What It's Like to Travel When You Have PTSD
I love the ocean. The sound of it feeds my soul and grounds me. I can sit and watch the ocean for hours. It touches something deep, deep inside of me. A knowing, a presence, a connectedness.
I live in the Midwest, which is nowhere near the ocean. When I get close to the ocean, and my senses begin to come alive, I know I’m now on vacation. Ahhh, vacation! I was once that person who worked to go on vacation. Road trip? I was the first person to raise my hand and jump in the car. I love to explore, I love new places, I love new people. I understand my little corner of the world is not the be-all, end-all, and I want to see the world.
Traveling with post-traumatic stress disorder (PTSD) is certainly a challenge, but not impossible.
My trauma occurred in many different places throughout the world. I can be triggered by certain smells, sounds, the way the wind blows, dialect and many other things. Sometimes, that can start a flashback. Sometimes, I get disoriented and anxious, and sometimes it’s just a general feeling of knowing something’s off. When I’m at home, I can figure out ways to ground myself, get support or use one of the many tools in my distress tolerance toolbox to ride out the wave. When I travel, things are unfamiliar and it takes longer to come out of a trigger.
Another symptom of my PTSD is that I become overwhelmed in busy, loud places — restaurants, for example. It’s very easy for me to get flooded by too many menu choices and a voracious appetite can become nonexistent. Before PTSD, I loved trying new food and going to restaurants I wouldn’t have visited in my hometown.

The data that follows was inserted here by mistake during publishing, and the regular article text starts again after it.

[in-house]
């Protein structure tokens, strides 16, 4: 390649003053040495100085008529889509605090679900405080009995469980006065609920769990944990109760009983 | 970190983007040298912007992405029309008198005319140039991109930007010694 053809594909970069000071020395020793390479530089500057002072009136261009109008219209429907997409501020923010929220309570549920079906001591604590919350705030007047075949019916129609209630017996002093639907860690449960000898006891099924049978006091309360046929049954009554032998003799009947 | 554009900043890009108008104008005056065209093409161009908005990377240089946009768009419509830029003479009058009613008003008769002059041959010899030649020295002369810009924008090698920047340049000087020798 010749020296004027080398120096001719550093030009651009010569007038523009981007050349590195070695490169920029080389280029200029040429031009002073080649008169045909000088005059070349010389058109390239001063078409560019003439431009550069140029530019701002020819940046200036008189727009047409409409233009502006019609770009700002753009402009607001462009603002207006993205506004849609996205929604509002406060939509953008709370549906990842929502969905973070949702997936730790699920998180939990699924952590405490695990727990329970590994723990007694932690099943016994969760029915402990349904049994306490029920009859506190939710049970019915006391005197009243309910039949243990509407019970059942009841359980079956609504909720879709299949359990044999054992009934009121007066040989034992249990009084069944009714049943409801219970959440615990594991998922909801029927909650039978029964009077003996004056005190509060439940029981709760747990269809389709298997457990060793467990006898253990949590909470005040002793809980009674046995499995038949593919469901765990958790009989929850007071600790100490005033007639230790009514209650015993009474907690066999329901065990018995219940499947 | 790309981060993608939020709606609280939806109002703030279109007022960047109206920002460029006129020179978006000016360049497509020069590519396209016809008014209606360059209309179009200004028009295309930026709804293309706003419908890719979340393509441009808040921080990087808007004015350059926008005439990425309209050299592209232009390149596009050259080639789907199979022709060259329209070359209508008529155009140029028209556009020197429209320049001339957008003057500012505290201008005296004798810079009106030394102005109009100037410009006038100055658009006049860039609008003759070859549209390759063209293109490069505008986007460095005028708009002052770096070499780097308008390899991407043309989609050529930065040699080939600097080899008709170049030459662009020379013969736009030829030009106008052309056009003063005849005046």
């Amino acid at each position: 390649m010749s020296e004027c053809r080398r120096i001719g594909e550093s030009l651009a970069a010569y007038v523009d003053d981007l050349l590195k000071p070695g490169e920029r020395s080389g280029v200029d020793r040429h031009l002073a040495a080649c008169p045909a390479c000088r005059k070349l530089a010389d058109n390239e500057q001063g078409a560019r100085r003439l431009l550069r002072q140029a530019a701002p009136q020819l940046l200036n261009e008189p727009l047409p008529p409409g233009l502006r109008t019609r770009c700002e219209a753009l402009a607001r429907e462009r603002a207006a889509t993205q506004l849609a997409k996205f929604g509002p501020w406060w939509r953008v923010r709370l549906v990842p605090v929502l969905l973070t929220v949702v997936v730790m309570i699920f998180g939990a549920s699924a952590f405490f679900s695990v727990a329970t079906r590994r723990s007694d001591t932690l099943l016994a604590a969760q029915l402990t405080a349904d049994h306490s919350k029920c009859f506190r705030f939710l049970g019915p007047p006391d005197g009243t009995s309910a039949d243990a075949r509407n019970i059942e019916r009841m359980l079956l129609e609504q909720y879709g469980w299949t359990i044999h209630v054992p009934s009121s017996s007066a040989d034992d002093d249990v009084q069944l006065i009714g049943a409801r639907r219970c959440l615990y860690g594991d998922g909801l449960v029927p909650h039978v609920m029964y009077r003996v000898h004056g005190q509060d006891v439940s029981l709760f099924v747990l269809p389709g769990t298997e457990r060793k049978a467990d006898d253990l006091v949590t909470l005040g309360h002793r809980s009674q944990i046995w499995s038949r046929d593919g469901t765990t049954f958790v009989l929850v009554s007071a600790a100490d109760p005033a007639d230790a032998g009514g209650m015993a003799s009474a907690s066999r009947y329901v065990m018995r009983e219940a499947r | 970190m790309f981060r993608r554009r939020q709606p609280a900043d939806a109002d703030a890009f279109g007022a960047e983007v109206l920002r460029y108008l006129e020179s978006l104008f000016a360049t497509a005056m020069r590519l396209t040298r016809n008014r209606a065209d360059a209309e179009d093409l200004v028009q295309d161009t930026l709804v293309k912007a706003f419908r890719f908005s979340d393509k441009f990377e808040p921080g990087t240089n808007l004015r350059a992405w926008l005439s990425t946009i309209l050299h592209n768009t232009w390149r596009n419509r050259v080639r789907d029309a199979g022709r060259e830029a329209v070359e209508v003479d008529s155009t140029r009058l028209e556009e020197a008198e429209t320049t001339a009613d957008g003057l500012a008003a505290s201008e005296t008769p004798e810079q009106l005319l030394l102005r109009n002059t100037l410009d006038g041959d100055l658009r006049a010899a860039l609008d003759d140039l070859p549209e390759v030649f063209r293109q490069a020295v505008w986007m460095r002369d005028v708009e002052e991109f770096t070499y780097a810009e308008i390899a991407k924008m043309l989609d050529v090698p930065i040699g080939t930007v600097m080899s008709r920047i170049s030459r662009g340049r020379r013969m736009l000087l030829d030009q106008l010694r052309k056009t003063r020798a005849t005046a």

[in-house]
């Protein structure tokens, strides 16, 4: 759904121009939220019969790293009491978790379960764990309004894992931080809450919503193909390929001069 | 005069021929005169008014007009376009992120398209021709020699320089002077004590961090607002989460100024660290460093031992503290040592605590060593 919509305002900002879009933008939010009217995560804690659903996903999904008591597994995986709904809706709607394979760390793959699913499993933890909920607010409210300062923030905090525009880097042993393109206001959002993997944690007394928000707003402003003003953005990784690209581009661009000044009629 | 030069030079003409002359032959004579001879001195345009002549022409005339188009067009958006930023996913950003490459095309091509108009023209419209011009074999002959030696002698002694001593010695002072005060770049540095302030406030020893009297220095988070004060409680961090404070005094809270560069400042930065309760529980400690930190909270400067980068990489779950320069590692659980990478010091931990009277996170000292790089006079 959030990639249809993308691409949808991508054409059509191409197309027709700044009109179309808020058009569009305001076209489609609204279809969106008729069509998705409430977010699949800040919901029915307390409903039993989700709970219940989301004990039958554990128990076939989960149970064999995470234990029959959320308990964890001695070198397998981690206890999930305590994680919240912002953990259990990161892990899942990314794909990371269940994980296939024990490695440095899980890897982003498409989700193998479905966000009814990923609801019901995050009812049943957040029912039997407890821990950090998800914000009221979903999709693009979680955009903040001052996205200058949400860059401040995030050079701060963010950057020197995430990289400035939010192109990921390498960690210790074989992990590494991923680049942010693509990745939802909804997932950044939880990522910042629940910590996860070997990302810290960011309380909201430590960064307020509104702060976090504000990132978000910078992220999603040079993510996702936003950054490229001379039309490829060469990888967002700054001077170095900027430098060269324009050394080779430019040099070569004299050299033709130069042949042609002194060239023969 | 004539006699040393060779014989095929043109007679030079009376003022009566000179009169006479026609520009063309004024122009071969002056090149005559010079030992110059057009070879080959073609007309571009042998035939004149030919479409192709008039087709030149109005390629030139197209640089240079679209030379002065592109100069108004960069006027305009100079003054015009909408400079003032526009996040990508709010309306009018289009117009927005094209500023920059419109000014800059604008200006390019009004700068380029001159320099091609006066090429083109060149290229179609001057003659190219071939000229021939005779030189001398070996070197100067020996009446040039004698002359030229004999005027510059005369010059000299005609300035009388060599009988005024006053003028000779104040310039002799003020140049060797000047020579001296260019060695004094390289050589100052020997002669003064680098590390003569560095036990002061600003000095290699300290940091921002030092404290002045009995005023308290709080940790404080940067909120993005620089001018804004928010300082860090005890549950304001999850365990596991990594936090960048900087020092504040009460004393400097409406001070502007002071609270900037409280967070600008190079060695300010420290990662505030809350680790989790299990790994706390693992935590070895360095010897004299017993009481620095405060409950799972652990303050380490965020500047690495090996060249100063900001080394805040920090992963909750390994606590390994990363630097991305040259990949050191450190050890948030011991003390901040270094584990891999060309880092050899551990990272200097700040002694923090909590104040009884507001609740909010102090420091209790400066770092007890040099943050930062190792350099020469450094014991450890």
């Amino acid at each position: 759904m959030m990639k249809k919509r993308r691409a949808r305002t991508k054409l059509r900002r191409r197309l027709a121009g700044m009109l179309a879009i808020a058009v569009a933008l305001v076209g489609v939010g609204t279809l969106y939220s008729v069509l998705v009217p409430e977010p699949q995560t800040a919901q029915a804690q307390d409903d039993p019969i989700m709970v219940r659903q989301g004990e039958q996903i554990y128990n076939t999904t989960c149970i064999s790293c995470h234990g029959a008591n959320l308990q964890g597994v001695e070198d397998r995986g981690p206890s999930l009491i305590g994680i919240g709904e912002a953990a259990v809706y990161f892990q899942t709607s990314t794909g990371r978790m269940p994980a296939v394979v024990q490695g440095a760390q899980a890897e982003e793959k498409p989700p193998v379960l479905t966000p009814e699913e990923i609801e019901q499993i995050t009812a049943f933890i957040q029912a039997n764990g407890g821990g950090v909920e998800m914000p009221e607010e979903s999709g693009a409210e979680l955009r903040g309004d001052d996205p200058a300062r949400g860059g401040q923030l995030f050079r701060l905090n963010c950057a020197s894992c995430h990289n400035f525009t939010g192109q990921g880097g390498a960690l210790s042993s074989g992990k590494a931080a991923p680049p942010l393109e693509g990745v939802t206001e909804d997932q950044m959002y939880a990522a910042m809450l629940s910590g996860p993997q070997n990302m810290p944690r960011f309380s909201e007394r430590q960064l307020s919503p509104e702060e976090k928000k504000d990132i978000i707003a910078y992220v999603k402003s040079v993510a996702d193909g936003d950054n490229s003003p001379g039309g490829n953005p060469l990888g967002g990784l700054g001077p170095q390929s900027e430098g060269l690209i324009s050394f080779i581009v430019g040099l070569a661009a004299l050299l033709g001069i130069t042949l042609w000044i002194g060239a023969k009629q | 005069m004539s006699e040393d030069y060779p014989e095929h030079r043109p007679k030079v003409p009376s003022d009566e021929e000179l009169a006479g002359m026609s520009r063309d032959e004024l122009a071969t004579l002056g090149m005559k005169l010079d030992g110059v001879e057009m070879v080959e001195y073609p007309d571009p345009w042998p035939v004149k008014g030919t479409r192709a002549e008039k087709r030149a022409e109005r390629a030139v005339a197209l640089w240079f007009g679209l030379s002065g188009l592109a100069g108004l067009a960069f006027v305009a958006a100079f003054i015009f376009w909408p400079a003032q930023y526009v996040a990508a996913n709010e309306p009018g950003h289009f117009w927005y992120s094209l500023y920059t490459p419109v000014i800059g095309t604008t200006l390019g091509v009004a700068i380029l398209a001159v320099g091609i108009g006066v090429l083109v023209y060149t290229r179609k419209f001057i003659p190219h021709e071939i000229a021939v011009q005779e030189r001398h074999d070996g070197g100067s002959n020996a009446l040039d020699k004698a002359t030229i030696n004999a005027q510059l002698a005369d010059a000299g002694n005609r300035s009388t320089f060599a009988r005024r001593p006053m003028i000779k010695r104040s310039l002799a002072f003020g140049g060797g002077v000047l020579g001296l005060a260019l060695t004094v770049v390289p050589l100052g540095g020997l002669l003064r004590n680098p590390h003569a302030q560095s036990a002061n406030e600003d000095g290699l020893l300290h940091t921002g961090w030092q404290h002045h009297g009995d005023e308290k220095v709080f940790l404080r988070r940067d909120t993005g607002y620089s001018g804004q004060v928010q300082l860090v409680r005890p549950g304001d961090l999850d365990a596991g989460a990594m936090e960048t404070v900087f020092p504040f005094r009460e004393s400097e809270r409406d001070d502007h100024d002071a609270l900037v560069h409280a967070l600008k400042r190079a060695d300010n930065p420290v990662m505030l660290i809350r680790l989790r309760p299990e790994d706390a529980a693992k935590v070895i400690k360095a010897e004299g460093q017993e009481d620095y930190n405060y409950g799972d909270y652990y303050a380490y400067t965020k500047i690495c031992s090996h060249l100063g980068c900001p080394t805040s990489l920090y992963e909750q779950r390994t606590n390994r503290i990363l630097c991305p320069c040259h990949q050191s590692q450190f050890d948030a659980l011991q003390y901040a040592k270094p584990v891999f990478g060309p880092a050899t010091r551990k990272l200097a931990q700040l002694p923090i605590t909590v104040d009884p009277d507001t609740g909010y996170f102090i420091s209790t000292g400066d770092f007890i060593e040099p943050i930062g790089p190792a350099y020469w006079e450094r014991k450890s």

Airports are triggering for me. The noise, the crowds, the upheaval, the lines. The anticipation of sitting in a tiny chair for a four-hour flight. The same anxiety most others feel at airports is more pronounced for me. My anxiety is ramped up because my perpetrators often put me on a plane and sent me all over the world. So just by walking into an airport, it’s triggering. And yet, I love the speediness of getting to your vacation destination by flying, and how wonderful to be in this machine that flies in the sky. It’s part of the travel experience.
My support system is different when I travel. For my family, it’s often a good respite for them when I go out of town for a few days. It’s not an easy decision for them to let me go off without one of them accompanying me. So, a lot of moving parts must happen before I can hop on the plane. My support works together to provide text, phone or Facetime calls with regular check-ins. I must be mindful and respect the times that are available, especially with a time change. It feels uncomfortable for me to know I require this support.
I just want to jump on a plane, hide out at a beach for a few days and think, write, read and relax. It’s part of my fantasy travel experience. But the extra support is part of the give and take if I’m to travel right now, and I’m grateful for the opportunity and the support.
I understand that traveling with all my PTSD symptoms is a huge challenge. But, I’m determined to have a great time, get my spirit renewed at the ocean or spend some wonderful time reconnecting with an old friend. My intention is to look at the beautiful palm trees and fill my senses with the healing ocean air, and for just a few perfect moments, breathe with ease.
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Unsplash photo via Farsai C.